Chancellor of the Exchequer, George Osborne
Chancellor of the Exchequer, George Osborne Reuters

Chancellor George Osborne and Foreign Secretary William Hague are on a two-day visit to India to court the newly-elected government of Asia's third largest economy.

Britain is looking for investment opportunities, especially in India's defence and infrastructure sectors, which the government led by Narendra Modi is planning to open for foreign direct investment (FDI). India is likely to announce the reforms in its upcoming budget this week.

At the same time, Britain will try to attract more Indian investment in a number of sectors. Osborne is expected to announce a £100m ($172m, €126m) investment by Indian pharmaceutical firm Cipla and a £20m investment by Mahindra to develop electric cars in the UK.

"It's great to be here at a time when the excitement about the Indian economy, and the optimism about the prospects for future growth, are palpable," Osborne is expected to say at a meeting with business leaders in Mumbai.

"And the excitement here is matched by new confidence among international investors abroad in the future of the Indian economy.

"It is a measure of the ambition and drive and pace of the new government of prime minister Modi, that this complete turn-around in sentiment about the Indian economy has been achieved in just seven short weeks, since that stunning election victory."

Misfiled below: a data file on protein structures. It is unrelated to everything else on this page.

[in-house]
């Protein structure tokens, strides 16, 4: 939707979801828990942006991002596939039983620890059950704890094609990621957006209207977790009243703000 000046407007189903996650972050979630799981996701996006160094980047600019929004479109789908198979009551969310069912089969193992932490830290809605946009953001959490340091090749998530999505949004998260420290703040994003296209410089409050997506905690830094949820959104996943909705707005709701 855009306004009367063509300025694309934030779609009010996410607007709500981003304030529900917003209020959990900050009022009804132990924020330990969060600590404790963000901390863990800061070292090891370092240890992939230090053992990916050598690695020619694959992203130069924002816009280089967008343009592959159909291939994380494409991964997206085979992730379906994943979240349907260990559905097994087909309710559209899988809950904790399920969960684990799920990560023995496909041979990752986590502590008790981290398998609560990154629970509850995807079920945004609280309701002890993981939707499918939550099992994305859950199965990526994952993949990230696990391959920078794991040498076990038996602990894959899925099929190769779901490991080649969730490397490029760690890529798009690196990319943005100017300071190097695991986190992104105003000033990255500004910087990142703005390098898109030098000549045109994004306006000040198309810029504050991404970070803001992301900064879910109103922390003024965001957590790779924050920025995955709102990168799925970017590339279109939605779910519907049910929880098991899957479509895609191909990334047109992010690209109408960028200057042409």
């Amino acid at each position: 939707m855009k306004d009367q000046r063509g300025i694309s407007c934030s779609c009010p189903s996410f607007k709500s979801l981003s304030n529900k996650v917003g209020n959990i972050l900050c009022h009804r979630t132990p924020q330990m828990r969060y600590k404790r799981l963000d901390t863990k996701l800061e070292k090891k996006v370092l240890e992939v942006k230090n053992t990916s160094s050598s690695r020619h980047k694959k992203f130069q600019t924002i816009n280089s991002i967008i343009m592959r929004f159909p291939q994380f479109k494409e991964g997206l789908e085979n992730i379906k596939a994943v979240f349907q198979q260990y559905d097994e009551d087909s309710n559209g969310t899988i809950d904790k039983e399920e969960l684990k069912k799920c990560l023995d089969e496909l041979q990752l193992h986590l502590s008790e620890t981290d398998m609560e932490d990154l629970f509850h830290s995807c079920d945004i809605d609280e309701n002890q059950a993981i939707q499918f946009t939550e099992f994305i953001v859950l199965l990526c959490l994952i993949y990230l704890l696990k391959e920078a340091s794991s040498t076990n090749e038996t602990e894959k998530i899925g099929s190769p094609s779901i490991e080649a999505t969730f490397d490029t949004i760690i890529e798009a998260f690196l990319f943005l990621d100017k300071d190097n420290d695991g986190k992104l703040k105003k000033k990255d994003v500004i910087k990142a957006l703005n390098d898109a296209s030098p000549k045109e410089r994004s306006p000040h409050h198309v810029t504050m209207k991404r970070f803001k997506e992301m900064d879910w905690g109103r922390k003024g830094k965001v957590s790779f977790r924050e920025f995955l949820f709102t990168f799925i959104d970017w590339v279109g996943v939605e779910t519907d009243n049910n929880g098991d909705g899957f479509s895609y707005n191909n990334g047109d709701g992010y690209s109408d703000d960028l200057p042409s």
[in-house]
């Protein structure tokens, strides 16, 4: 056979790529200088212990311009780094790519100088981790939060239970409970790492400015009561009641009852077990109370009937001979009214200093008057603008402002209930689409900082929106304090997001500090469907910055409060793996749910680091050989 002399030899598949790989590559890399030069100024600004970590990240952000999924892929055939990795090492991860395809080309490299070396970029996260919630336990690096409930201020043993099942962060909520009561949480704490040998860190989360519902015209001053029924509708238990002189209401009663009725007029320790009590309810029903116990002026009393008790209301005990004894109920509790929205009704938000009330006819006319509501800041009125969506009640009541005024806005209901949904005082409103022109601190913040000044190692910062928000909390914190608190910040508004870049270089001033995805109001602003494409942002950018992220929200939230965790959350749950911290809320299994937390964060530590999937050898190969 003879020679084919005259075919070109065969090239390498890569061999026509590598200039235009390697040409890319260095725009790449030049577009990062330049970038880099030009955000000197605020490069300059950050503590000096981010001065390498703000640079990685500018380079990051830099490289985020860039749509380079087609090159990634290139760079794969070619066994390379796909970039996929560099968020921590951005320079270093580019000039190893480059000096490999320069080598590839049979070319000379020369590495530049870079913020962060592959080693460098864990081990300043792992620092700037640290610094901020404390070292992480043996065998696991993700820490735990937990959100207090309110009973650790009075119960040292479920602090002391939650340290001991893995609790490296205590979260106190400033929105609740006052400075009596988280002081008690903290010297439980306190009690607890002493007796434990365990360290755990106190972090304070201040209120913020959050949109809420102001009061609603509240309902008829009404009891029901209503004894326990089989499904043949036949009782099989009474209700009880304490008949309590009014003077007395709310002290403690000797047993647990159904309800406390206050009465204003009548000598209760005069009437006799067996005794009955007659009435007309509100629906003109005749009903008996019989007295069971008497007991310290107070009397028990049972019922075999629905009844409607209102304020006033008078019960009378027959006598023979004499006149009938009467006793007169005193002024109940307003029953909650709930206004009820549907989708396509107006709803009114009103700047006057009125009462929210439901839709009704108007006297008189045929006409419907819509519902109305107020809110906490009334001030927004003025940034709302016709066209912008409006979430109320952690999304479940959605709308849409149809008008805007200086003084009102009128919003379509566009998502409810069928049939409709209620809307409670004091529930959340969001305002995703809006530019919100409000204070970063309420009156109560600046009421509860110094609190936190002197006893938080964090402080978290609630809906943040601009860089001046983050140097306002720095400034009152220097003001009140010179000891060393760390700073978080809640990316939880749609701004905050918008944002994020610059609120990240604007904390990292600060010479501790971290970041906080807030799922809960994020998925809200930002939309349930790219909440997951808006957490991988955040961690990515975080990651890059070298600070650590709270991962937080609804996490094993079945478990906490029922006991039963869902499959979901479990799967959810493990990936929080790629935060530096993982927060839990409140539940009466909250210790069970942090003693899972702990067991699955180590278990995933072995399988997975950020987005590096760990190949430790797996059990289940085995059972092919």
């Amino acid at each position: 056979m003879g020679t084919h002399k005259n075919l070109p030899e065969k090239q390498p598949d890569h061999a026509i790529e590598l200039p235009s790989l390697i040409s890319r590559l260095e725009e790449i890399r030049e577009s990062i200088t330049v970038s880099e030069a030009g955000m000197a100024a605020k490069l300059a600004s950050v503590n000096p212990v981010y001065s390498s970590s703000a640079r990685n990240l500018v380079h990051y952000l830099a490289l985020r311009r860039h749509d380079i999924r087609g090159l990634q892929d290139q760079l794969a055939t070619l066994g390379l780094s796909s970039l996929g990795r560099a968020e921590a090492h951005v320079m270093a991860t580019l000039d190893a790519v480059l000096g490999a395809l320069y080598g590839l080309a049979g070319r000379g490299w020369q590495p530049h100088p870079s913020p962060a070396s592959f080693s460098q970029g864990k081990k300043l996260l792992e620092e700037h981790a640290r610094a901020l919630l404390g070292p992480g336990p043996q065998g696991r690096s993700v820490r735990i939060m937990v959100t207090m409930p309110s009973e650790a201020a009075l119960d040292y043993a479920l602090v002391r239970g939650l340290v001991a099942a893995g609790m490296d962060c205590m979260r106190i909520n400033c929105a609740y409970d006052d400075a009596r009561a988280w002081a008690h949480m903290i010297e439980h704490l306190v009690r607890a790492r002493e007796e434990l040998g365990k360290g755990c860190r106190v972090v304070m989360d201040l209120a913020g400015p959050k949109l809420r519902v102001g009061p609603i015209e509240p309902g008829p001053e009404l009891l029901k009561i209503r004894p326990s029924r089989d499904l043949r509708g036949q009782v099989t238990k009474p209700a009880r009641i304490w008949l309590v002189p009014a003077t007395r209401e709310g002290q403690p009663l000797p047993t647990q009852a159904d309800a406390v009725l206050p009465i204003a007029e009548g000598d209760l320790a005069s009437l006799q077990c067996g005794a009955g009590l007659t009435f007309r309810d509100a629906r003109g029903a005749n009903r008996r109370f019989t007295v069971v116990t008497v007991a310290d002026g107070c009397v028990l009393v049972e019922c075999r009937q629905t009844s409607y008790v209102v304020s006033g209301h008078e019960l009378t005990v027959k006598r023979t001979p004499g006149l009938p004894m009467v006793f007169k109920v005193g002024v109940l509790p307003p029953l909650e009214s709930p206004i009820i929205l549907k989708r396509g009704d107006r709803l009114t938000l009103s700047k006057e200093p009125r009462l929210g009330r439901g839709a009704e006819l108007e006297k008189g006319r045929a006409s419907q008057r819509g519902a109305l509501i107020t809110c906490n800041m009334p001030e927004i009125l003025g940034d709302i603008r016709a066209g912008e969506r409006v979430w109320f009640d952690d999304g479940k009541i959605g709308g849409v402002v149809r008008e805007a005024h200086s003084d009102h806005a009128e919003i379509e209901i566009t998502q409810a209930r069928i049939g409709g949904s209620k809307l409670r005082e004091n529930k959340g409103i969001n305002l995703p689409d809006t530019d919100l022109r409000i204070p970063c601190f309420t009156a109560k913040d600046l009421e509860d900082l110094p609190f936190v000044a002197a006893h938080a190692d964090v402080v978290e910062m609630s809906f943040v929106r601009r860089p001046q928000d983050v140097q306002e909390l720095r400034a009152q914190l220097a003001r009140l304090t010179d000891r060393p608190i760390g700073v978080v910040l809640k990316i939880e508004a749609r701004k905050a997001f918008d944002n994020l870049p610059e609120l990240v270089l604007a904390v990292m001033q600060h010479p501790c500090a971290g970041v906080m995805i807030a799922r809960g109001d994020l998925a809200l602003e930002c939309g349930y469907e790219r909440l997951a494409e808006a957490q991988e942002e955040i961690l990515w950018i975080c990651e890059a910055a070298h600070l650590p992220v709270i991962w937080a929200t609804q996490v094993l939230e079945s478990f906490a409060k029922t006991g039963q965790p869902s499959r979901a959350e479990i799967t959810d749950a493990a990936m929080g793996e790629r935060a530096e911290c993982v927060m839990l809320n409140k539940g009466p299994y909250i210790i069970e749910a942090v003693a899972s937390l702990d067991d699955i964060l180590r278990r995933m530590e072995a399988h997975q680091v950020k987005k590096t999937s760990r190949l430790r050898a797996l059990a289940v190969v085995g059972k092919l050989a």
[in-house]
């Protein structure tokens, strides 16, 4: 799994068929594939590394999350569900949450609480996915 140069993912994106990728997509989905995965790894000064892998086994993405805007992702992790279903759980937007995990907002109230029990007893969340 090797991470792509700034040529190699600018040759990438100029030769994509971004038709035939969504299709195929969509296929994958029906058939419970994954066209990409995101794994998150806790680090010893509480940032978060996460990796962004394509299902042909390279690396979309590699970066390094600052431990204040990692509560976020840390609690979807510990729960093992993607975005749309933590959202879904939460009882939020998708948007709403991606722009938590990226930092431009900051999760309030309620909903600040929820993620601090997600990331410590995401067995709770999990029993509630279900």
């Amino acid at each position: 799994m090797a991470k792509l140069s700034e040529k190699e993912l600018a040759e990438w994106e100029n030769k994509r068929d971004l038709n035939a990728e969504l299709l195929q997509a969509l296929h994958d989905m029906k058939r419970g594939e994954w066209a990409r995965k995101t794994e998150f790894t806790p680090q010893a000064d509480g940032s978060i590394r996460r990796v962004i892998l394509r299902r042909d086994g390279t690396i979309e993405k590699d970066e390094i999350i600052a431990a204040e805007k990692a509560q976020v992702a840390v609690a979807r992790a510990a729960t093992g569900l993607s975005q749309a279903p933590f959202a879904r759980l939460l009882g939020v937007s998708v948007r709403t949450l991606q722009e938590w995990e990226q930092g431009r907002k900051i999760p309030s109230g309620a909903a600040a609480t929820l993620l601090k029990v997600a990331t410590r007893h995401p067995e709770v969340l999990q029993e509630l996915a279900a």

The praise for Modi and his administration comes after Britain ended its boycott of his regional government in Gujarat. The boycott was introduced in response to his alleged involvement in communal riots in the state in 2002.

The Modi-led Bharatiya Janata Party's (BJP's) thumping win in the parliamentary election has raised the prospects of far-reaching economic reforms in India.

Modi, widely known for his pro-business mind-set, has revived the hopes of international investors for India's economy, and the country's stock-market indices have surged to record levels.

British Prime Minister David Cameron has been trying to boost Britain's trade relations with its former colony, which has achieved significant growth over the last two decades to become a major economy.

Since Cameron came to power in 2010, British exports to India have risen 50%, but they are still lagging behind other international trading partners, including China, Hong Kong and Singapore.